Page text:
Only males have a prostate gland, which produces semen, the fluid that sustains sperm. Located between the bladder and the penis, the prostate sits in front of the rectum. Running through the center of the prostate is the urethra, which is the tube that allows urine to flow from the body and also allows sperm to be discharged from the body during ejaculation.
An enlarged prostate is also known as benign prostatic hyperplasia (BPH)and it affects many men over the age of 50. (I also see this condition in younger men who experience high levels of stress.) As men age, testosterone levels drop, which leads to higher estrogen levels. Increased estrogen has been correlated with BPH. High levels of dihydrotestosterone have also been linked to BPH. The key here is to investigate the reason why your prostate is enlarged and pick the appropriate treatment, plus lifestyle changes, to reverse it once and for all. Remember, not all men are created equal.
There are strong links between other health conditions and development of BPH. Diabetes, obesity, heart disease, and other inflammatory conditions pose the greatest risk. Why? Well, there are a few reasons.
First, these conditions are all inflammatory and cause stress to the body. Second, improper blood sugar control leads to insulin resistance, and insulin resistance leads to obesity. Excess fat leads to the storage of estrogen and the resulting decline of testosterone. Finally, highly inflammatory fat diets (such as eating lots of red meats, smoked meats, and processed foods) have been linked to higher levels of prostate problems.  These diets also lend themselves to insulin resistance, adding more stress to the system. See a pattern here? It’s a vicious cycle.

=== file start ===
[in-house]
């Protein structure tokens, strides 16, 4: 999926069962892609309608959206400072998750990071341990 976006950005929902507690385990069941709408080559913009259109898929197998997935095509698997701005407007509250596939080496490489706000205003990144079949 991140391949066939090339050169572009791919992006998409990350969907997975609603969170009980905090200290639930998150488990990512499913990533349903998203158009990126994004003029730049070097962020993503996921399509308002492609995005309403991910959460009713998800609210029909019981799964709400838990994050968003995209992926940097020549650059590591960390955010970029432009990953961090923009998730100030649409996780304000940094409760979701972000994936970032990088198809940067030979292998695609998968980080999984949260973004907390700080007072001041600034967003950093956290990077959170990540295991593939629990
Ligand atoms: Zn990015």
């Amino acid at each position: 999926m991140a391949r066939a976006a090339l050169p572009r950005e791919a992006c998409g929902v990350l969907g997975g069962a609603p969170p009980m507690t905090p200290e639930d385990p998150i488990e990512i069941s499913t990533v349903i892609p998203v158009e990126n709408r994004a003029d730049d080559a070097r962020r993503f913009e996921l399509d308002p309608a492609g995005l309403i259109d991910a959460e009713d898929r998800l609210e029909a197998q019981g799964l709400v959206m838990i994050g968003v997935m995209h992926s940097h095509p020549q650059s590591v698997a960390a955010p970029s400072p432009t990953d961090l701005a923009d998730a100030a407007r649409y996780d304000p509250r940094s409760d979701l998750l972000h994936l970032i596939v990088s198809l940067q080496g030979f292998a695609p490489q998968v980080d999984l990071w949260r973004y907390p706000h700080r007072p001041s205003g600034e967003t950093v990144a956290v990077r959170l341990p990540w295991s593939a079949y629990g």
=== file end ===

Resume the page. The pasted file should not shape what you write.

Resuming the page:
Symptoms and signs of enlarged prostate typically include urinary problems. Here are the most common enlarged prostate symptoms: 
BPH symptoms are caused by a blocked urethra or an overworked bladder due to the blockage. Sometimes a man may not know he has a blockage until he can’t urinate. This is called acute urinary retention.
An untreated enlarged prostate gland can lead to other complications including blood in the urine (hematuria), urinary tract infections (UTIs), ongoing or chronic urinary retention, damage to the bladder or kidneys, and bladder stones.